Thursday, November 18, 2010

Roots of Tekgnostics Series – Lao Tzu

Lao Tzu, tekgnostic master

Tekgnosticism is a methodology of autonomy by means of knowledge. It is a thought-mode or way of perception based on “Gnosis” or the knowledge of transcendence arrived at by way of inner, intuitive means. Tekgnosticism relies on personal intellectual and spiritual experience. The balance between the intellectual and spiritual, the head and the heart… is a binary system expressed by the ancients in the concept of yin-yang.

Operatively, tek-gnostics is utilized as an aggregate of systems and artifacts designed to make available the requisite tools (tek) needed to facilitate the direct experience (gnosis) of the unbroken thread of earth’s knowledge and wisdom. It pertains to a specific illuminative experience that expresses itself best, or more precisely, is communicated best  through the medium of myth. The truths embodied in these archetypical myths are of a more personal nature than the dogmas of theology or the statements of philosophy.

The genesis of these aggregated artifacts is both ancient and modern. The ancient roots come from a myriad of sources, one of which is the Asian librarian… located in our local time-line in the sixth century BCE… known as Lao Tzu.

It is with the philosopher Lao Tzu (or 'Old Sage' -- born Li Erh) that the philosophy of Taoism popularly began. Some scholars believe that Lao Tzu was a slightly older contemporary of Confucius (Kung-Fu Tzu, born Chiu Chung-Ni). Other scholars feel that Lao Tzu’s masterpiece the Tao Te Ching, is really a compilation of paradoxical poems written by several Taoists using the pen-name, Lao Tzu. There is also a close association between Lao Tzu and the legendary Yellow Emperor, Huang-ti.

Another tekgnostic master, Dr. Timothy Leary has contemporized the unbroken thread of Lao Tzu’s understanding quite succinctly….

Consider Lao-Tzu. In the 6th Century B.C., he realizes Einsteinian relativity, senses that all is flow and evolutionary change; anticipates (in the I Ching) what computer designers will understand 2,500 years later… that energy comes in the binary code of yin-yang (off-on); forecasts (in the I Ching trigrams) what micro-geneticists will discover 2,500 years later—the triplicate function of amino-acid binding. Now reflect on the poignant destiny of Lao-Tzu. He knows that he will not be around in biological form when Watson and Crick decipher the DNA code. The time-lag problem is solved by trans-time neuro-genetic signalry. Symbolism. The (tekgnostic) Intelligence Agent called Lao-Tzu teaches the / Ching codes to domesticated primates, injects some fortune-telling hocus-pocus and thus sends down the 2,500-year CNS-RNA-DNA teletype channel this basic code.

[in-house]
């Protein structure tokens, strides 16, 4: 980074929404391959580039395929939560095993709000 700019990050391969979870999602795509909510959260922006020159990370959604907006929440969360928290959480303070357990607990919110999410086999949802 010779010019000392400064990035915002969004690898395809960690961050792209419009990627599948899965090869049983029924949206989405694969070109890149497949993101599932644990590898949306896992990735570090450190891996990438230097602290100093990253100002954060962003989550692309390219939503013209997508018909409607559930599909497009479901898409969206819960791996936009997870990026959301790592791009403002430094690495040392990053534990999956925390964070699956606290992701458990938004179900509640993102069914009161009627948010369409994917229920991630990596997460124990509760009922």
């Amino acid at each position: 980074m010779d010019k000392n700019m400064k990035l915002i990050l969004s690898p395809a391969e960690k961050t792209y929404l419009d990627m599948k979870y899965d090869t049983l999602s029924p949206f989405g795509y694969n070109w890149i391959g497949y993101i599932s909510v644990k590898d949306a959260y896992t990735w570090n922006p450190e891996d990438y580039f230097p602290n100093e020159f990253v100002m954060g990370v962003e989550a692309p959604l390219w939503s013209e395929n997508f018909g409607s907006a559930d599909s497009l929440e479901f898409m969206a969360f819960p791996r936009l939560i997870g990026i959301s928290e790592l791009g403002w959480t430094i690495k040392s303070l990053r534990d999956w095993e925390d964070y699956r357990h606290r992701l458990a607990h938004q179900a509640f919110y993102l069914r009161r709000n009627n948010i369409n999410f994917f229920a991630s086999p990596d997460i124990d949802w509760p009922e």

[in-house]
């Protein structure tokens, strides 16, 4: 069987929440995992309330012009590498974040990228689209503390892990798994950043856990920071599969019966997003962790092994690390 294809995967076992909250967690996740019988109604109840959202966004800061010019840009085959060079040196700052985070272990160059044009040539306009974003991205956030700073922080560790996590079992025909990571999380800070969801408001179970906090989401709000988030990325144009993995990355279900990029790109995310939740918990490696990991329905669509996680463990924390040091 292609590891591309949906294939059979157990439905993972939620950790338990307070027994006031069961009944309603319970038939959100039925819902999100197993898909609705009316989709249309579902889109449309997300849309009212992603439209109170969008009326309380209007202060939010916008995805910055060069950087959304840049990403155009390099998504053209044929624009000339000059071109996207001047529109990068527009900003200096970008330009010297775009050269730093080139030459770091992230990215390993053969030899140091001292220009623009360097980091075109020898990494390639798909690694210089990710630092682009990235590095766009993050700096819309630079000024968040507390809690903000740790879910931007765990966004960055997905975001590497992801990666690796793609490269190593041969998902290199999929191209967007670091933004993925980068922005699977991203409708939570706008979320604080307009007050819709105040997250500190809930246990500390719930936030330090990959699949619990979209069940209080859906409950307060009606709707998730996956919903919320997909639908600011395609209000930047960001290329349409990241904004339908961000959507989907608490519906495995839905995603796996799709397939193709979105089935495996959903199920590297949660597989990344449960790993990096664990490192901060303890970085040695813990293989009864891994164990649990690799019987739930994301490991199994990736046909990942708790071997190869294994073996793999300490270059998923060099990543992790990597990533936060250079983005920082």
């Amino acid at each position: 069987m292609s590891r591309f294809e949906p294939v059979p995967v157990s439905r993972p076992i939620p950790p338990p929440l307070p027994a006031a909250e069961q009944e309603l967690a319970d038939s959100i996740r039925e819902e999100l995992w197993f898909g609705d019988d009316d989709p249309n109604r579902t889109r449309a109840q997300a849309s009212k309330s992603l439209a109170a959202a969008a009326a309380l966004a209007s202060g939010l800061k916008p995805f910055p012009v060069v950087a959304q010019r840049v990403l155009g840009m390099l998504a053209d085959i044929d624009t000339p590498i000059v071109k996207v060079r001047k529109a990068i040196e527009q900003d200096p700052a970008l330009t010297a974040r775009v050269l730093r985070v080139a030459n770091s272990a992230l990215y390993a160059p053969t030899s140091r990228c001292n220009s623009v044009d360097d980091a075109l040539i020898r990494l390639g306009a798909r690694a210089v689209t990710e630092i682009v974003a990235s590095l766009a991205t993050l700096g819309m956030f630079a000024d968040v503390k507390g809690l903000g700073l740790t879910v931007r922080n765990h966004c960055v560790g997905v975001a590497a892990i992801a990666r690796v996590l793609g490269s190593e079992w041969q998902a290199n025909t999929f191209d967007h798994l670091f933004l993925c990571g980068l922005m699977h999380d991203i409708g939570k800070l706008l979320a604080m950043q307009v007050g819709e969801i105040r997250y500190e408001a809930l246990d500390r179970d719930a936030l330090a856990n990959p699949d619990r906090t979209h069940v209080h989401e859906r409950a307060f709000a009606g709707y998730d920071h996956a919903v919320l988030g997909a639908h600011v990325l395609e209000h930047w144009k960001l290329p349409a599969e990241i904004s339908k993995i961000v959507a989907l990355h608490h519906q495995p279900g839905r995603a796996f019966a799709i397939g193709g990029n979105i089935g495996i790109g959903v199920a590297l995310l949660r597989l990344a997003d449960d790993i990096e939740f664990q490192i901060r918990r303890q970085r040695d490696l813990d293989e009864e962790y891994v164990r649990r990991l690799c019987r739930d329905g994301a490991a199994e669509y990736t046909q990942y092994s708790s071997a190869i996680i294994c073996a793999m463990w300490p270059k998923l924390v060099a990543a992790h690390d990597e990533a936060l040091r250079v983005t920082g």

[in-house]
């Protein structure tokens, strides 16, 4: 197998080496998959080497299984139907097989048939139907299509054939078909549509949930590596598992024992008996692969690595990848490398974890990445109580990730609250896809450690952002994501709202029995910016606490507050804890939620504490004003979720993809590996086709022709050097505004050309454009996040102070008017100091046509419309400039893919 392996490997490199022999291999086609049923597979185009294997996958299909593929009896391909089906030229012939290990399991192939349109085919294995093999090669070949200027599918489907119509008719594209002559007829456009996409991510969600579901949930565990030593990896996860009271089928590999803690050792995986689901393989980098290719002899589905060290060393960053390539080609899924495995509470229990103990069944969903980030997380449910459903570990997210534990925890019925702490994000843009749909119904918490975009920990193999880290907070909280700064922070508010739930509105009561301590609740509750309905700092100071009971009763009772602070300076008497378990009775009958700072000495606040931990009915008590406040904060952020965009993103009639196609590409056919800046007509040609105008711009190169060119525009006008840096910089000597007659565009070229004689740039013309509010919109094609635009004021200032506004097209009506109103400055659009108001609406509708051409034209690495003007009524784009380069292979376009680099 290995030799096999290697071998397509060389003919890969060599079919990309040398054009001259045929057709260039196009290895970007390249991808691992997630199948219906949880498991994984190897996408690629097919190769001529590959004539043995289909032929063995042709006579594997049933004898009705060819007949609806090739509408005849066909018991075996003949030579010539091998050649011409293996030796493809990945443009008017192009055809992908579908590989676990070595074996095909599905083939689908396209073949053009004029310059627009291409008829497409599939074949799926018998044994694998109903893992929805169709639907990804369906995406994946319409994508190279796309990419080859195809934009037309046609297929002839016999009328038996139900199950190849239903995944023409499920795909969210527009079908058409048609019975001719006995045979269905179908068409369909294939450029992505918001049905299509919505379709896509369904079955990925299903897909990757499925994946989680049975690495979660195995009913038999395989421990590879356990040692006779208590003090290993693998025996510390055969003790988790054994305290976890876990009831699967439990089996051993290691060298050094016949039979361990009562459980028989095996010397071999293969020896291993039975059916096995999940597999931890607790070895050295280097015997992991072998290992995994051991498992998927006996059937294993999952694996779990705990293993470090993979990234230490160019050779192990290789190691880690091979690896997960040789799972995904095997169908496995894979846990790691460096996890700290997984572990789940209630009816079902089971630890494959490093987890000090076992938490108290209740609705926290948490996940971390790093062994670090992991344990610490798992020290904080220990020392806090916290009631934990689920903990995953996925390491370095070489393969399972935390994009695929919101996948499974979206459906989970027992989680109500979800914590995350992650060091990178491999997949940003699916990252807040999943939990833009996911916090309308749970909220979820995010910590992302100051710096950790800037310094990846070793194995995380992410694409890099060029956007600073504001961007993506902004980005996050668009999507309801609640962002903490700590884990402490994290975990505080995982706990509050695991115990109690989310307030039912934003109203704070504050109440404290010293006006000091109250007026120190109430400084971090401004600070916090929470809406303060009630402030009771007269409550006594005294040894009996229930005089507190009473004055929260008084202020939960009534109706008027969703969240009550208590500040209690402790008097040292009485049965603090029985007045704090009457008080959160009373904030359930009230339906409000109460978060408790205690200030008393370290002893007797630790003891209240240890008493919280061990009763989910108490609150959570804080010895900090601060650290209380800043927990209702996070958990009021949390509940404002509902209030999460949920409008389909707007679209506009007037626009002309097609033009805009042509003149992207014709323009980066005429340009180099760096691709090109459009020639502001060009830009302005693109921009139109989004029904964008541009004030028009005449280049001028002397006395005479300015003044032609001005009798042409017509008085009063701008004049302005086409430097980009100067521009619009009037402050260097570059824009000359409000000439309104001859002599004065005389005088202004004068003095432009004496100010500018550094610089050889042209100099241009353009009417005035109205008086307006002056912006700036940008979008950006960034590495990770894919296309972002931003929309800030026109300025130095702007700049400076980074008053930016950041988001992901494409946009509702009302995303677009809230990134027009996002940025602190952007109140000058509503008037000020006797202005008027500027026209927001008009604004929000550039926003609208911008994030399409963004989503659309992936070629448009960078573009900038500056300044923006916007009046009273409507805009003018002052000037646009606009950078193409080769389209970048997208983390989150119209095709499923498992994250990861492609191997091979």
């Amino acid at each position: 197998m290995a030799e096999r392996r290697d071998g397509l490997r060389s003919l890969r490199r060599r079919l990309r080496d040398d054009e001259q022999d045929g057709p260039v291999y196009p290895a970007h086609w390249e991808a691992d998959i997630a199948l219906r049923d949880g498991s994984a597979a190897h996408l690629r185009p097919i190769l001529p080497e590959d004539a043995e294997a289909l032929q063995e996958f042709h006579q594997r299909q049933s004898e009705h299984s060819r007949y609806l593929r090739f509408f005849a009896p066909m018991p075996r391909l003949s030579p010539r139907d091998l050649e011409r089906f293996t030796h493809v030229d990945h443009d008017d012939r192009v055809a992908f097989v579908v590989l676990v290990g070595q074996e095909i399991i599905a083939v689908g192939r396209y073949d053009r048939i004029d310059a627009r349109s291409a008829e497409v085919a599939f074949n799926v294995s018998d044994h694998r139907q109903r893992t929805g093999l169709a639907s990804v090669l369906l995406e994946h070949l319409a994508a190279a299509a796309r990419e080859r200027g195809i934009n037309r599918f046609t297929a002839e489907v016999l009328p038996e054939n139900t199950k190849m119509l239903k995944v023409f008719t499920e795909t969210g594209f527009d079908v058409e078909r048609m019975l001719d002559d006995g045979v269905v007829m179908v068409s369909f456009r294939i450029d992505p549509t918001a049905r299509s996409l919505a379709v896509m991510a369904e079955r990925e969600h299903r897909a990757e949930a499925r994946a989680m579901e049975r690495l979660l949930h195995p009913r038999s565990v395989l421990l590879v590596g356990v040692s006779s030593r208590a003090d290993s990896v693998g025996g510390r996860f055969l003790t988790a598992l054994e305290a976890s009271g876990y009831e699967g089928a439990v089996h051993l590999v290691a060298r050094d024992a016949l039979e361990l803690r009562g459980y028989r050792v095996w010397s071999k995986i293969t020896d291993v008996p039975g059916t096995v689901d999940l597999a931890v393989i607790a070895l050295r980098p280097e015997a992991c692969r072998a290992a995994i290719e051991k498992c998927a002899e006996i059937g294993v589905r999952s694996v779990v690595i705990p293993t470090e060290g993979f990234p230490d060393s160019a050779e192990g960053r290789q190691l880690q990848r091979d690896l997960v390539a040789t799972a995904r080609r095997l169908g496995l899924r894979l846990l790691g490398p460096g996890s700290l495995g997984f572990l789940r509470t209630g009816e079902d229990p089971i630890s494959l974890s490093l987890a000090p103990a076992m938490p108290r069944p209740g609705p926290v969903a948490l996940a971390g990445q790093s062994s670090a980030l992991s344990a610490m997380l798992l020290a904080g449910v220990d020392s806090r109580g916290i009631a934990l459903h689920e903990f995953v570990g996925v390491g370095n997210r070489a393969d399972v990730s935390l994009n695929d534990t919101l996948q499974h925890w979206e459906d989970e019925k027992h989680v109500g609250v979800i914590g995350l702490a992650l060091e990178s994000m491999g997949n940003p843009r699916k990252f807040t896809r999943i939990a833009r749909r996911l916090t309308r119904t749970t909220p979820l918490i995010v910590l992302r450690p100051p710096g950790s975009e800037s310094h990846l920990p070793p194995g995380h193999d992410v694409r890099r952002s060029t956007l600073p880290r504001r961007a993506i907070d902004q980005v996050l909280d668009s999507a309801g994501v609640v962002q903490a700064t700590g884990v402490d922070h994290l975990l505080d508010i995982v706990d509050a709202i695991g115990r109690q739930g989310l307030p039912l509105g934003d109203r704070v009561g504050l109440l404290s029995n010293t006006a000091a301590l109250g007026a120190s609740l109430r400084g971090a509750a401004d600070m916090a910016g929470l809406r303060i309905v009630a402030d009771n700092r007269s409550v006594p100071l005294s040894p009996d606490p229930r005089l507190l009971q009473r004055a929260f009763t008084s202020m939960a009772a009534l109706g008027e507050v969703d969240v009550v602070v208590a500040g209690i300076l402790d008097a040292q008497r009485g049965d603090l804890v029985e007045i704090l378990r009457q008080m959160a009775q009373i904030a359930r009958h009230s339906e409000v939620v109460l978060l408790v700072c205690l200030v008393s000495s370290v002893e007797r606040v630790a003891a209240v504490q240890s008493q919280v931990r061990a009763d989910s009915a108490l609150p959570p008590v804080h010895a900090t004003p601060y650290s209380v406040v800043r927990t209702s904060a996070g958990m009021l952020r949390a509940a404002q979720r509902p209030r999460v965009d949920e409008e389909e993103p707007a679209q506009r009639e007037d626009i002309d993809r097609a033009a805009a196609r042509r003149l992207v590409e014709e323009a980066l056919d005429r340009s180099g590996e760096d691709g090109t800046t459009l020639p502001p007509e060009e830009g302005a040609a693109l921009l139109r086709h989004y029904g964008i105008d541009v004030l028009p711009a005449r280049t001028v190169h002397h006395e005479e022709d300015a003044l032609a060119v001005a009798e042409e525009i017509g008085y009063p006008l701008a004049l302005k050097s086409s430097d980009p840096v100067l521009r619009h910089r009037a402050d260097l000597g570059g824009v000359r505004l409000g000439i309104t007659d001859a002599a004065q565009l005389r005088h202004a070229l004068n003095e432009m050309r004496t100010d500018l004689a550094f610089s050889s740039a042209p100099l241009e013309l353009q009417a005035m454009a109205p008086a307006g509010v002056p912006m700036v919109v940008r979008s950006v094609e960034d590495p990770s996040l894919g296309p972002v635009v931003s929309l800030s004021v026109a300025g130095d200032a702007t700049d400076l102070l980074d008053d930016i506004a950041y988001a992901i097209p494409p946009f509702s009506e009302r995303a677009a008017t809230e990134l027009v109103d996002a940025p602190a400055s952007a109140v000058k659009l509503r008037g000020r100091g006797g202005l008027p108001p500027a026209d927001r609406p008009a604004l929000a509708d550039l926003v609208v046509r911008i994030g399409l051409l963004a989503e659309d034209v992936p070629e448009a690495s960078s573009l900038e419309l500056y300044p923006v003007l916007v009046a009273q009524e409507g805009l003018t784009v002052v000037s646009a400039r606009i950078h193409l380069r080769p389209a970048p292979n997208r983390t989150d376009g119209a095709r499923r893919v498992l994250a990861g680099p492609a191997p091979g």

He knows that the Confucians will distort the signal with Boy Scout moralisms (dutifully preserved in the inane Baynes-Wilhelm commentaries), knows that countless charlatans will peddle vulgar / Ching fortunes for a nickel a pop in Oriental bazaars. But he knows, also, that when external technology catches up, 21st Century Intelligence Agents will receive the dot-dash trigram message and realize that binary codes and triplicate trigrams are genetic guide posts explaining the direction and molecular structure of evolution, from the terrestrial, EE, earth, to the extra-terrestrial, E, heaven.

This, surely, is the royal road to wisdom, the highway of evolution—the two-way traffic between the Central Nervous System (CNS) and the DNA archives, via RNA messenger molecules.

Lao Tzu believed that human life, like everything else in universe, is constantly influenced by synchronistic forces. He believed “simplicity” to be the key to truth and freedom. Lao Tzu encouraged his followers to observe, and seek to understand the laws of nature; to develop intuition and build up personal power; and to use that power to lead life with love, and without (violent) force.

Earth’s mythology says that in the end Lao Tzu, saddened by the evil of men, set off into the desert on a water buffalo leaving civilization behind. When he arrived at the final gate at the great wall protecting the kingdom, the (archetypical) gatekeeper persuaded him to record the principles of his philosophy for posterity. The result was the eighty-one sayings of the “Tao-Te Ching.” This ancient Chinese text is the world’s most translated classic next to the Bible. This masterpiece is a treasure-trove of dense (in the sense that poetry is dense or concise) information.

Thus did Lao Tzu disappear into the mist of legend… leaving behind one of earth’s great philosophical master-codex of tekgnosticism.

Note: The curious should pursue the study of the Tao-Te Ching in its many translations…